From news reports
IFU Receives Funding from the W.K. Kellogg Foundation to Strengthen Relationships between Children and Local Food
When most people think of children eating local foods, the images that come to mind are of kids getting their hands dirty in the garden or a family strolling through a farmers market on the weekend. What most people don’t picture is the lunch line at a school cafeteria. But what if we could change that? Many children eat one or more meals a day at schools and childcare centers. What if we could make this a place where they regularly consume fresh, healthy, local food?
Recently, IFU received $325,000 in funding from the W.K. Kellogg Foundation to embark on a new project linking Early Care and Education (ECE) sites to local food. This project is an exciting opportunity for IFU to create and strengthen bonds with our partners on the statewide Farm to ECE Coalition, including the Iowa Association for the Education of Young Children, Northeast Iowa Food and Fitness, and Iowa State University Extension and Outreach’s Local Foods program. The overarching goal: to create positive changes in our food system that support small producers, create better access and distribution of local food, and ultimately provide healthier meals for all children in Iowa, especially for vulnerable or disadvantaged populations.
This is slow, deliberate work, but is crucial for creating the type of broad changes we’d like to see in Iowa’s food systems. IFU brings to the table our strong connections with the farm community and experience with advocacy and policy development. Our involvement in this project is twofold: we will be working to find solutions to procurement challenges, making local foods more available, and we will create a set of policy recommendations that will make serving local foods more attractive and feasible. Over a two-year period, IFU will research programs and policies that are already in place, both in Iowa and other states, and conduct surveys and focus groups to identify needs and solutions. These findings will be used to create a set of policy recommendations that will help us advocate for laws that will support the systematic changes that will help Iowa’s children and farmers thrive.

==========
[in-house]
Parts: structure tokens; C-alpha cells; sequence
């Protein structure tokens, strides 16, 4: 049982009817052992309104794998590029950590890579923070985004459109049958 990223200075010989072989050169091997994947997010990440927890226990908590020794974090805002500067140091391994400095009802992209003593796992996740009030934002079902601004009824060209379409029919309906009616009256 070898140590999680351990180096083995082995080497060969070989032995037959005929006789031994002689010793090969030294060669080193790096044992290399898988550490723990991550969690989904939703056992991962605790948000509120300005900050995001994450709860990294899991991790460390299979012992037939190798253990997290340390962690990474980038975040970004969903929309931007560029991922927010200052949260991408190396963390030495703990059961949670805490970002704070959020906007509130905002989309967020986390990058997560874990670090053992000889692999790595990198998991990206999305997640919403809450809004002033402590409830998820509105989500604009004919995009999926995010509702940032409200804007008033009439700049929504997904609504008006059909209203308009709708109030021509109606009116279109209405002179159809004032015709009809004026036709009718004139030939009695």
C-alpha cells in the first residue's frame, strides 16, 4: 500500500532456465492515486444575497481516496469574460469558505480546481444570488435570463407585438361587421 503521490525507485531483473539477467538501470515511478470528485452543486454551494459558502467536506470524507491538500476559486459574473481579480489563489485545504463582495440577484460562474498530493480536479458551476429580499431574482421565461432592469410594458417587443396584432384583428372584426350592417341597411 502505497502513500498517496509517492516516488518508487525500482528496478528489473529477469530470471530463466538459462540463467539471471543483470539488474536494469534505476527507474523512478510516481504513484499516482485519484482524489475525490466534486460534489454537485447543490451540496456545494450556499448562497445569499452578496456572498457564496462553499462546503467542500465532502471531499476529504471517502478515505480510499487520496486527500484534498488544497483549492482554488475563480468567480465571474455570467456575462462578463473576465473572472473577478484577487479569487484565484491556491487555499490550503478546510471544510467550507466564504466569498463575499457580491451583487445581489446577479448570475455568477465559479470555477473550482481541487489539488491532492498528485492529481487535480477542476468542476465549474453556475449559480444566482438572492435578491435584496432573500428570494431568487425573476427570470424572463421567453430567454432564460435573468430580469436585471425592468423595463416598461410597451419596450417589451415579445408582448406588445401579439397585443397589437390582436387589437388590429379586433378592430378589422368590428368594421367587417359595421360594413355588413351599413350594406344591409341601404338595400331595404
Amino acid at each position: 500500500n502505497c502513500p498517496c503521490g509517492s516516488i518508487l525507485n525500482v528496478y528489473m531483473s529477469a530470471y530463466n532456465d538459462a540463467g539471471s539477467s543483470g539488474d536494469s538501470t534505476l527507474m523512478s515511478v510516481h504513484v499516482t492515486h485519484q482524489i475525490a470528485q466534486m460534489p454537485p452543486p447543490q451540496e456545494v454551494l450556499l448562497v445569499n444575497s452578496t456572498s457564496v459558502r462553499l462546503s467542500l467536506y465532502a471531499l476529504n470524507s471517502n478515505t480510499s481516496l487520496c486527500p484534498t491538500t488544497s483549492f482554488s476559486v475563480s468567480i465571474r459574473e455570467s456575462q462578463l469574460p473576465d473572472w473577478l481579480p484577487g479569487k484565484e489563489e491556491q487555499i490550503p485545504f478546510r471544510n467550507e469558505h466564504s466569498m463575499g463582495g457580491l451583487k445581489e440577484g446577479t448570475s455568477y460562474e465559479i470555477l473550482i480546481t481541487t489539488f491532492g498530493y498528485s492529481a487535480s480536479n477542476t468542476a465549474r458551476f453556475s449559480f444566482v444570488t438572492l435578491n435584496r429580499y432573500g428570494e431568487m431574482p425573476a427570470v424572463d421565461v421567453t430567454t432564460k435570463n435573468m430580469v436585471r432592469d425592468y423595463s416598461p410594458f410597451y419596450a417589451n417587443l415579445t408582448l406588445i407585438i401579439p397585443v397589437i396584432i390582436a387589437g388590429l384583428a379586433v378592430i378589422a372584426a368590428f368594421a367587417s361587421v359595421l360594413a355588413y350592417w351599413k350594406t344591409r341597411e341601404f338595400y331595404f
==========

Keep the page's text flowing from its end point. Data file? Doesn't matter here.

Many small programs already exist, such as school garden programs, but in order to see real change, action is needed on a larger scale. Instead of relying on individual teachers, caregivers, or schools to champion their own programs, we will work toward creating a better system to allow and encourage all ECE sites to integrate local foods into their regular food plan.
One part of this is that systems need to be created so that anyone can easily access local foods. This means improving infrastructure to allow farmers to sell their produce to food hubs and co-ops who can then connect buyers to the produce they want in the quantities they need. It’s one thing for an in-home daycare provider to procure food for 3-4 children, and an entirely different matter for a school system to procure even occasional local foods to feature when they are serving hundreds of children.
The other half of the equation is creating policies that encourage schools to integrate local foods into their menu. One example of a successful policy addressing this problem is Michigan’s incentive pilot program that provides up to ten cents per meal in matching funds for schools to serve Michigan-grown fruits, vegetables, and dry beans. Now in it’s third year, the program is seeing positive results including decreased food waste and increased fruit and vegetable consumption. It’s a win-win-win: kids have access to more healthy food, schools can stretch their budgets farther, and farmers have more options for selling their produce.
Creating an environment where including local foods in school lunches is both easy and incentivized is the first step in making eating locally a normal, familiar practice both at school and at home. This can lead to real, broad changes in the way Iowa’s children and families eat.